NATIONAL NEWS: Tennessee sewage leak stopped after killing fish and spreading bacteria, Heightened security at Washington state psychiatric hospitals following escapes, MLB team grants Holocaust survivor’s dream


Tennessee sewage leak stopped after killing fish, spreading bacteria

A sewage leak into a Tennessee lake was finally stopped April 7 after killing more than 10,000 fish and distributing high levels of E.coli bacteria. The sewage line broke March 31 and a bypass was recently installed to fix the leakage. Fox News said, “The break sent 50 million gallons of untreated wastewater per day into Cypress Creek and McKellar Lake, which flows into the Mississippi River.” Officials said these are not sources of drinking water, but did advise against people fishing and even touching the water. There have not been any reports of health problems related to the leak.

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Heightened security at Washington state psychiatric hospitals following escapes

Security at Washington state psychiatric hospitals is being increased said officials April 9. This announcement followed “a week in which two patients escaped and another two went missing,” reported Fox News. These incidents occurred at Western State Hospital in Lakewood, Washington. One of the escapees, Anthony Garver, 28, was “accused of torturing a 20-year-old woman to death in 2013.” He was found Friday, April 8. The other escapee, 58-year-old Mark Alexander Adams, was captured Thursday, April 7. Both men had escaped on Wednesday, April 6. According to Fox News, “Two other patients took ‘unescorted leaves’ from the hospital during the manhunt, state officials said.” One of these patients has been found. As of April 10, the other had still not been found.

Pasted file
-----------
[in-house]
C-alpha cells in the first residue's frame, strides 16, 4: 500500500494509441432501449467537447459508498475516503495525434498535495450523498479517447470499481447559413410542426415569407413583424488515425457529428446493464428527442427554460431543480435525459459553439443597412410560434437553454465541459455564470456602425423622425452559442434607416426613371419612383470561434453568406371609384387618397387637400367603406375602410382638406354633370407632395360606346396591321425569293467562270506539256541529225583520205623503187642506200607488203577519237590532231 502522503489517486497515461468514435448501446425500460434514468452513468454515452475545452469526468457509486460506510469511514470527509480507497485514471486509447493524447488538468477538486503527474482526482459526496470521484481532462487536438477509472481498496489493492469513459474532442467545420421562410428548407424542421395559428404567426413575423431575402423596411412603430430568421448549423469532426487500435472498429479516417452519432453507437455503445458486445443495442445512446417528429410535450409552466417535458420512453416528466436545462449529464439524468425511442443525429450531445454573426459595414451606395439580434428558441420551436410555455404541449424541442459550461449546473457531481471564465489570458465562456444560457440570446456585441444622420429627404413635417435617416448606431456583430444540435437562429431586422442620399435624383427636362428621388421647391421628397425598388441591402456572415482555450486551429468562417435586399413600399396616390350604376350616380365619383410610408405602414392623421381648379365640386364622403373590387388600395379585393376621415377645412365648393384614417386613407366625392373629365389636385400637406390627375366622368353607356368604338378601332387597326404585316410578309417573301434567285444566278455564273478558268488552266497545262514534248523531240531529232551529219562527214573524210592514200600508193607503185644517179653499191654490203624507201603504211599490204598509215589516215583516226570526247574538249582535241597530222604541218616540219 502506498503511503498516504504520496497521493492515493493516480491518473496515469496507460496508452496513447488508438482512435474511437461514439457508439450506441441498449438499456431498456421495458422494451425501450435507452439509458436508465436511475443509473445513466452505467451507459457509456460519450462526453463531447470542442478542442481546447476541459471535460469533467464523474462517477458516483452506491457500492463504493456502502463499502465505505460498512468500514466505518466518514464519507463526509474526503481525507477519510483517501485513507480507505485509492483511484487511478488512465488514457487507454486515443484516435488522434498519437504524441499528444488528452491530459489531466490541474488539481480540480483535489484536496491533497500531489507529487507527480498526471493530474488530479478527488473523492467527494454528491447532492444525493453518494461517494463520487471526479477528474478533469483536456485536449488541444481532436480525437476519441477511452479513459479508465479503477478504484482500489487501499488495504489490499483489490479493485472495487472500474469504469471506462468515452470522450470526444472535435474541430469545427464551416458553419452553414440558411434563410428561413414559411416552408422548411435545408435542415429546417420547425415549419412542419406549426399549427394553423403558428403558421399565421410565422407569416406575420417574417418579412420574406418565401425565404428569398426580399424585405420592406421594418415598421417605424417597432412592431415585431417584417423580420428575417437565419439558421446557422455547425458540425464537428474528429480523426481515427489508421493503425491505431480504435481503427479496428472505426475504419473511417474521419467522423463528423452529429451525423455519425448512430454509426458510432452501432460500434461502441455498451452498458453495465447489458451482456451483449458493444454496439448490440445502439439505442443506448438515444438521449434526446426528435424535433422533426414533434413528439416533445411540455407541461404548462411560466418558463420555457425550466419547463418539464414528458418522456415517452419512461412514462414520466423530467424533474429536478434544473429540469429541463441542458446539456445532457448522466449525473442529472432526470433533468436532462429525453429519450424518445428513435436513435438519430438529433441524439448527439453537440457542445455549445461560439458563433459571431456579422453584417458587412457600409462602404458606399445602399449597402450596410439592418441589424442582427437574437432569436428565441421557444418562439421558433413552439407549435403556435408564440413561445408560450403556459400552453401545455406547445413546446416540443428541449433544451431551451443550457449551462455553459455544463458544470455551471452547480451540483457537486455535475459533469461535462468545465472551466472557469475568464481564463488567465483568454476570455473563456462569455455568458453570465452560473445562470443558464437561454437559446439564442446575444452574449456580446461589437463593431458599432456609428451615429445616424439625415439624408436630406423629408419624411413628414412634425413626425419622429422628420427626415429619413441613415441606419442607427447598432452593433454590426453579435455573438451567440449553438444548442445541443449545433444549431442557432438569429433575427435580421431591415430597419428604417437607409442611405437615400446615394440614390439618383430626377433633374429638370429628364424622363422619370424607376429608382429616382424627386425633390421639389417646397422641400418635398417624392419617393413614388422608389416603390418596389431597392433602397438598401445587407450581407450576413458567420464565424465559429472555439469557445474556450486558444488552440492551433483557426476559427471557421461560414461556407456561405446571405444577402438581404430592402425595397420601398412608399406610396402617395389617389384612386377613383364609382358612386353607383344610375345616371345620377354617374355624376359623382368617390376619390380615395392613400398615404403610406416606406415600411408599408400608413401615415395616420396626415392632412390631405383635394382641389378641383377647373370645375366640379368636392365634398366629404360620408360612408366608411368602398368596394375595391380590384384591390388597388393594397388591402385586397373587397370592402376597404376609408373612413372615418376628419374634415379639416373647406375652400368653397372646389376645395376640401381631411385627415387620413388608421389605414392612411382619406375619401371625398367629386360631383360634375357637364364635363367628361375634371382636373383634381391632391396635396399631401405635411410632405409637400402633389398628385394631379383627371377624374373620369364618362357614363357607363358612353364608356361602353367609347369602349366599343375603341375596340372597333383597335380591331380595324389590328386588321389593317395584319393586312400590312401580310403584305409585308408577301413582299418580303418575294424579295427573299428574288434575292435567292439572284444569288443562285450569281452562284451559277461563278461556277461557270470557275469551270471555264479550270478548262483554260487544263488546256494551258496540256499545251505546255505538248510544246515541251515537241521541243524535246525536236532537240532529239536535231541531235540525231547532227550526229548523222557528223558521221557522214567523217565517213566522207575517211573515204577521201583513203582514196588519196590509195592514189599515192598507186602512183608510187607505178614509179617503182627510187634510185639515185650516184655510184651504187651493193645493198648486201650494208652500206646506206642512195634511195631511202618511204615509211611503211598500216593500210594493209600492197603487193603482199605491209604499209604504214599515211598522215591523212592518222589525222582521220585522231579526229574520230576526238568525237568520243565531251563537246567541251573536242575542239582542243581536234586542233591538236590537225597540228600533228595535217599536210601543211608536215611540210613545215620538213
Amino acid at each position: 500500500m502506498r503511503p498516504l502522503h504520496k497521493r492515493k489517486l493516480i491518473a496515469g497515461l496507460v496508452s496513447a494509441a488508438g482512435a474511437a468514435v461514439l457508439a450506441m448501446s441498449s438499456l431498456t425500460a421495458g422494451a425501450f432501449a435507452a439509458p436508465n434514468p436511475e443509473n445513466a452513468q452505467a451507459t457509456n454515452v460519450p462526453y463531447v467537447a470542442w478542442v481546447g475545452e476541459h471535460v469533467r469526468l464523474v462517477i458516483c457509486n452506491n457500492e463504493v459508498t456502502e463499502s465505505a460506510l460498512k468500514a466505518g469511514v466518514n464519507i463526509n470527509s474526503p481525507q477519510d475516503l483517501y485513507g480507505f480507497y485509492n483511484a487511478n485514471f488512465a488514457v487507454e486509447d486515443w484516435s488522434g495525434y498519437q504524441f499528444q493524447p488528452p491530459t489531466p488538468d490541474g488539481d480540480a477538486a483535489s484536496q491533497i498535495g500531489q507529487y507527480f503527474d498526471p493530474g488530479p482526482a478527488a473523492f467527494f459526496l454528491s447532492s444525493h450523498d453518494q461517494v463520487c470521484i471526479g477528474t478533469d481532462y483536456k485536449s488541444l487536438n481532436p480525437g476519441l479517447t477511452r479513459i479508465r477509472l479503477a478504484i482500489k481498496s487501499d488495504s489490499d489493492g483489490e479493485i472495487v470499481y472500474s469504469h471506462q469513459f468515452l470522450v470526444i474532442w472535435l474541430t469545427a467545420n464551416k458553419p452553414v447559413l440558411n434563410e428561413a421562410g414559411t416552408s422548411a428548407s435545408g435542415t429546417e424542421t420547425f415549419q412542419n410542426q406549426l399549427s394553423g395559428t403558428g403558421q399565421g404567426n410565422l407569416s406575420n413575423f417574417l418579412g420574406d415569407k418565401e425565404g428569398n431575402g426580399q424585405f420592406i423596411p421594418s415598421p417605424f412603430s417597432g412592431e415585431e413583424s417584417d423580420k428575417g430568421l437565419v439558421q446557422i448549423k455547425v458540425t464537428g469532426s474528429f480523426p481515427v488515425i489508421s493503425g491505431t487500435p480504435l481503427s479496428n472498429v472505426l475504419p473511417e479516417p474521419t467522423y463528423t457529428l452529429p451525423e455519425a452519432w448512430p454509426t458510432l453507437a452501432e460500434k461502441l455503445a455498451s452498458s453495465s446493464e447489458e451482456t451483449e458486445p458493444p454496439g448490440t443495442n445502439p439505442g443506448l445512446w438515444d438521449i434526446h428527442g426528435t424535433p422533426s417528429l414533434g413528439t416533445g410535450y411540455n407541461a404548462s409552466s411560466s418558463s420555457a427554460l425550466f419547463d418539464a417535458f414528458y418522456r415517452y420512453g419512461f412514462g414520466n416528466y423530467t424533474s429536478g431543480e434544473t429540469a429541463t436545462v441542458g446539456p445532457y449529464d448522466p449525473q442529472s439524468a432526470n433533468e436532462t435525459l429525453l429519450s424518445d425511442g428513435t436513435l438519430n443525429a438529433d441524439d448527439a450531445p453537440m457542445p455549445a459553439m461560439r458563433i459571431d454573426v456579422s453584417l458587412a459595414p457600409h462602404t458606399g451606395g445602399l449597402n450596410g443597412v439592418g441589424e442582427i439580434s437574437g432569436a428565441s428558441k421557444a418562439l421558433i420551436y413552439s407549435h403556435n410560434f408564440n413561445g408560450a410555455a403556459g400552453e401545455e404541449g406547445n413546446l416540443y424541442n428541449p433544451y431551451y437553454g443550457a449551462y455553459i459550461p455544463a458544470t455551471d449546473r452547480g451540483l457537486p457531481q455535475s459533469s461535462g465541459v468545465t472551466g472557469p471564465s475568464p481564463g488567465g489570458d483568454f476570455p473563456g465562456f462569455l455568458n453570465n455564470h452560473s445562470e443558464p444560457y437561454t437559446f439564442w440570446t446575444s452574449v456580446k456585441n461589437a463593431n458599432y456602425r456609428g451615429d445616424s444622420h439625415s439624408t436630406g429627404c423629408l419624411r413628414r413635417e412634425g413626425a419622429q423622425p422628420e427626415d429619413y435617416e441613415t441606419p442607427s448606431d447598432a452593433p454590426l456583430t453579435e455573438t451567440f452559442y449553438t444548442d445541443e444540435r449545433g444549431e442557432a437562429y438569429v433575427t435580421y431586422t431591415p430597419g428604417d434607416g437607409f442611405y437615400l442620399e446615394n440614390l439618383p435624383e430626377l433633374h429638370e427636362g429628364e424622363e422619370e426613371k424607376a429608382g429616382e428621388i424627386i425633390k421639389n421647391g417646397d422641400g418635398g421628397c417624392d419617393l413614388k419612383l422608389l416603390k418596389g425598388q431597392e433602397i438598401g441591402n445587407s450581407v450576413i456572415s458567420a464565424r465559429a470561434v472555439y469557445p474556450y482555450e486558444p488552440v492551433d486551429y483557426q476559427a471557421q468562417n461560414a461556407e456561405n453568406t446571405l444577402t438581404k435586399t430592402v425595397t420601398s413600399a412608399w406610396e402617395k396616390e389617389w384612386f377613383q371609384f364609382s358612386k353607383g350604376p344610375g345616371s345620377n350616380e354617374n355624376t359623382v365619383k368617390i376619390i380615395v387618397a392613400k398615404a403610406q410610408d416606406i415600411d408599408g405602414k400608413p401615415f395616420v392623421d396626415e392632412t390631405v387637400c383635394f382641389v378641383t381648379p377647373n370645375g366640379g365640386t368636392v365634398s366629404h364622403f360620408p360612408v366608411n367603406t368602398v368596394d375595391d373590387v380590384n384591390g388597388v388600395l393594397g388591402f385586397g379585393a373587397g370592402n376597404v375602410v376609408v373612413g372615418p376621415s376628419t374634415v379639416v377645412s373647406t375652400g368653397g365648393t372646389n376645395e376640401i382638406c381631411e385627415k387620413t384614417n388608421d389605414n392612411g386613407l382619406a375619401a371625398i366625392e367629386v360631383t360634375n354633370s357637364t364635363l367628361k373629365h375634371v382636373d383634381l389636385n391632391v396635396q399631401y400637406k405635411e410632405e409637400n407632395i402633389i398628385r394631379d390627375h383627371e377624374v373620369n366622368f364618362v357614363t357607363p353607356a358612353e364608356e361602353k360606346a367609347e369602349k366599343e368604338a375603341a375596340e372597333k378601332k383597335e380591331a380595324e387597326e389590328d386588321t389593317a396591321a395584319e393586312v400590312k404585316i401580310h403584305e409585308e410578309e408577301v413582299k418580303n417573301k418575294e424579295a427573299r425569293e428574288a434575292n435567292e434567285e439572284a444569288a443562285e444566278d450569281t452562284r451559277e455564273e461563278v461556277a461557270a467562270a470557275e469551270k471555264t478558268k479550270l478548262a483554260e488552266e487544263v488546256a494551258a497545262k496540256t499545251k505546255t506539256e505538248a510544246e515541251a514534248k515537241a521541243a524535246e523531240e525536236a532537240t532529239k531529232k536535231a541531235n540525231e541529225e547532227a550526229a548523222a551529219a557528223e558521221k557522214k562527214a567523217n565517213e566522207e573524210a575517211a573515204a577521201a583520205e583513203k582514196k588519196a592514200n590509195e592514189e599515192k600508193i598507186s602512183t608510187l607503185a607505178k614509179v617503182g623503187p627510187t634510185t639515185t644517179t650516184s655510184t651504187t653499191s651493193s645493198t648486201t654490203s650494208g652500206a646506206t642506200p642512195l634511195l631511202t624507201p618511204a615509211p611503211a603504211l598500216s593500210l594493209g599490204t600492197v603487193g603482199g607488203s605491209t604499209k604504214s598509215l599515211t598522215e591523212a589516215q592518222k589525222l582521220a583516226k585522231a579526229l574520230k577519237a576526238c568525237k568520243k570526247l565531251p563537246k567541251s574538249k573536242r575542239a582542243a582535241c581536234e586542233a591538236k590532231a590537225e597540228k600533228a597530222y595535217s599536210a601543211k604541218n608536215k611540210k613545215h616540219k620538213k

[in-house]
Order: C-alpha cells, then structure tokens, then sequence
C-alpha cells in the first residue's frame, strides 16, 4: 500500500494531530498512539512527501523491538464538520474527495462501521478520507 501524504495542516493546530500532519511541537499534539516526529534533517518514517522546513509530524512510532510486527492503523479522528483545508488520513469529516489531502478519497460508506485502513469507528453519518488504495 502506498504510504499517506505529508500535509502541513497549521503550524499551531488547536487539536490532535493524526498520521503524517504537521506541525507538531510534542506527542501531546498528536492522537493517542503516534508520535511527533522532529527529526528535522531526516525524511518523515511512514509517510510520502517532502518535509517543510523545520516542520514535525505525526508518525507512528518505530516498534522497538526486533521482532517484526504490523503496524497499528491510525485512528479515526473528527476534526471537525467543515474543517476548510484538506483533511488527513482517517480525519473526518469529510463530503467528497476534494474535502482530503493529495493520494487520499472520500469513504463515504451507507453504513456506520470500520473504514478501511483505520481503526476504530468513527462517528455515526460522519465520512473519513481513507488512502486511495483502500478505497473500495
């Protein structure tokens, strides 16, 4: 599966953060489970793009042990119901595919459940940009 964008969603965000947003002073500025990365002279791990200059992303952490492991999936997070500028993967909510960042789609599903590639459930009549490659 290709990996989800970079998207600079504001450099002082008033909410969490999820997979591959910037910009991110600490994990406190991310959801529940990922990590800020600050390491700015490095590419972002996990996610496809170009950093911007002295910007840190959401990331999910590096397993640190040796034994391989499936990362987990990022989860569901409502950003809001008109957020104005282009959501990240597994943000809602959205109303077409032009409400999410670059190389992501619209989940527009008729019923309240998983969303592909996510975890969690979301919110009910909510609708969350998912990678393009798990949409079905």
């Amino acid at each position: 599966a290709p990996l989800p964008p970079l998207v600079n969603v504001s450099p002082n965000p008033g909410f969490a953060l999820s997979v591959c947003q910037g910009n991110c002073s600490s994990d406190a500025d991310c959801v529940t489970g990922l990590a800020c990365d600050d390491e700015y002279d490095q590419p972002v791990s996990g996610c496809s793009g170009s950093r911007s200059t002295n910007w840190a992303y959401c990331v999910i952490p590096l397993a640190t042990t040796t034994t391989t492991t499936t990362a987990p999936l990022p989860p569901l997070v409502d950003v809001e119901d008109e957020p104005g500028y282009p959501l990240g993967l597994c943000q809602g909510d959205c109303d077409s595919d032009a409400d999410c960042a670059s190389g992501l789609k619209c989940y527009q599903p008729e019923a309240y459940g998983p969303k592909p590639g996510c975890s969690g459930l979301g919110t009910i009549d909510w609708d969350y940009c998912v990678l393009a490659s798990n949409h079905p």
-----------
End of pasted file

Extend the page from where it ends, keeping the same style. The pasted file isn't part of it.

There have been safety concerns involving this particular hospital in the past.

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MLB team grants Holocaust survivor’s dream

A Holocaust survivor learned April 6 that her lifelong dream will be fulfilled when she sings the national anthem at a Major League Baseball game. Hermina Hirsch, 89, and originally from Czechoslovakia, moved to Michigan with her husband after surviving the Auschwitz concentration camp. She lost most of her family at the camp including her parents and three brothers. Hirsch’s husband took her to a Detroit Tigers game, and she said, “I don’t want to die before I sing at a baseball game.” According to Fox News, “Hirsch said she’d sung the national anthem at weekly meetings of Holocaust survivors for years.” Her granddaughter reached out to the Detroit Tigers and after massive support, the team finally said yes.

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